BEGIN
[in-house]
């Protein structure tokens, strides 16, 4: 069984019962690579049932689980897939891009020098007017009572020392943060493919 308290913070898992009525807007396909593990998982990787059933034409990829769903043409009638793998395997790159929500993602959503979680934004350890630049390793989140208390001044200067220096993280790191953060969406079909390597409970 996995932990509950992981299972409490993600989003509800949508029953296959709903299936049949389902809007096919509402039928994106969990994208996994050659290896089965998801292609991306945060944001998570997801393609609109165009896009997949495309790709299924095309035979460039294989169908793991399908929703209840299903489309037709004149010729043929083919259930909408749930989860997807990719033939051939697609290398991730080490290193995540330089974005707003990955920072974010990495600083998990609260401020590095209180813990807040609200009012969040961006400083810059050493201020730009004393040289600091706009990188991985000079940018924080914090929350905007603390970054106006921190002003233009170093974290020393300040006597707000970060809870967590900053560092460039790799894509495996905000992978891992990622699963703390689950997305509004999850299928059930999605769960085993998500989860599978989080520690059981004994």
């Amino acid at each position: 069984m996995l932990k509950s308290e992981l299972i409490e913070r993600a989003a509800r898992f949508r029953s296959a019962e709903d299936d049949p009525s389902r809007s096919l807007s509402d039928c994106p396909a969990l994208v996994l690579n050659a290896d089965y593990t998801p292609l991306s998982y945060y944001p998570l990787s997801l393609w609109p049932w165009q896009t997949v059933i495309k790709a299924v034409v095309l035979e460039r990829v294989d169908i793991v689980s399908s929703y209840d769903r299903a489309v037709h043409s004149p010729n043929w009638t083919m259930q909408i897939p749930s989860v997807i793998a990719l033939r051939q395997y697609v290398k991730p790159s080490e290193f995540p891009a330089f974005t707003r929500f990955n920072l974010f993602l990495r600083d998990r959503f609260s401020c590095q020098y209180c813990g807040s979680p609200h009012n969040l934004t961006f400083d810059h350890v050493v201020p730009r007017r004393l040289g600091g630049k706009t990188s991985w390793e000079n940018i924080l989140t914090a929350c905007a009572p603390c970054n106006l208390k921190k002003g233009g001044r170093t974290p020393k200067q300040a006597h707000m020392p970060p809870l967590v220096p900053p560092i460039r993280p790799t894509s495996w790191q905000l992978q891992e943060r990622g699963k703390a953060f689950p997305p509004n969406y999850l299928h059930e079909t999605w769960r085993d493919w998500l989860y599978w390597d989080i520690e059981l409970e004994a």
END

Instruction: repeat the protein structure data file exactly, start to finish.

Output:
[in-house]
């Protein structure tokens, strides 16, 4: 069984019962690579049932689980897939891009020098007017009572020392943060493919 308290913070898992009525807007396909593990998982990787059933034409990829769903043409009638793998395997790159929500993602959503979680934004350890630049390793989140208390001044200067220096993280790191953060969406079909390597409970 996995932990509950992981299972409490993600989003509800949508029953296959709903299936049949389902809007096919509402039928994106969990994208996994050659290896089965998801292609991306945060944001998570997801393609609109165009896009997949495309790709299924095309035979460039294989169908793991399908929703209840299903489309037709004149010729043929083919259930909408749930989860997807990719033939051939697609290398991730080490290193995540330089974005707003990955920072974010990495600083998990609260401020590095209180813990807040609200009012969040961006400083810059050493201020730009004393040289600091706009990188991985000079940018924080914090929350905007603390970054106006921190002003233009170093974290020393300040006597707000970060809870967590900053560092460039790799894509495996905000992978891992990622699963703390689950997305509004999850299928059930999605769960085993998500989860599978989080520690059981004994």
């Amino acid at each position: 069984m996995l932990k509950s308290e992981l299972i409490e913070r993600a989003a509800r898992f949508r029953s296959a019962e709903d299936d049949p009525s389902r809007s096919l807007s509402d039928c994106p396909a969990l994208v996994l690579n050659a290896d089965y593990t998801p292609l991306s998982y945060y944001p998570l990787s997801l393609w609109p049932w165009q896009t997949v059933i495309k790709a299924v034409v095309l035979e460039r990829v294989d169908i793991v689980s399908s929703y209840d769903r299903a489309v037709h043409s004149p010729n043929w009638t083919m259930q909408i897939p749930s989860v997807i793998a990719l033939r051939q395997y697609v290398k991730p790159s080490e290193f995540p891009a330089f974005t707003r929500f990955n920072l974010f993602l990495r600083d998990r959503f609260s401020c590095q020098y209180c813990g807040s979680p609200h009012n969040l934004t961006f400083d810059h350890v050493v201020p730009r007017r004393l040289g600091g630049k706009t990188s991985w390793e000079n940018i924080l989140t914090a929350c905007a009572p603390c970054n106006l208390k921190k002003g233009g001044r170093t974290p020393k200067q300040a006597h707000m020392p970060p809870l967590v220096p900053p560092i460039r993280p790799t894509s495996w790191q905000l992978q891992e943060r990622g699963k703390a953060f689950p997305p509004n969406y999850l299928h059930e079909t999605w769960r085993d493919w998500l989860y599978w390597d989080i520690e059981l409970e004994a």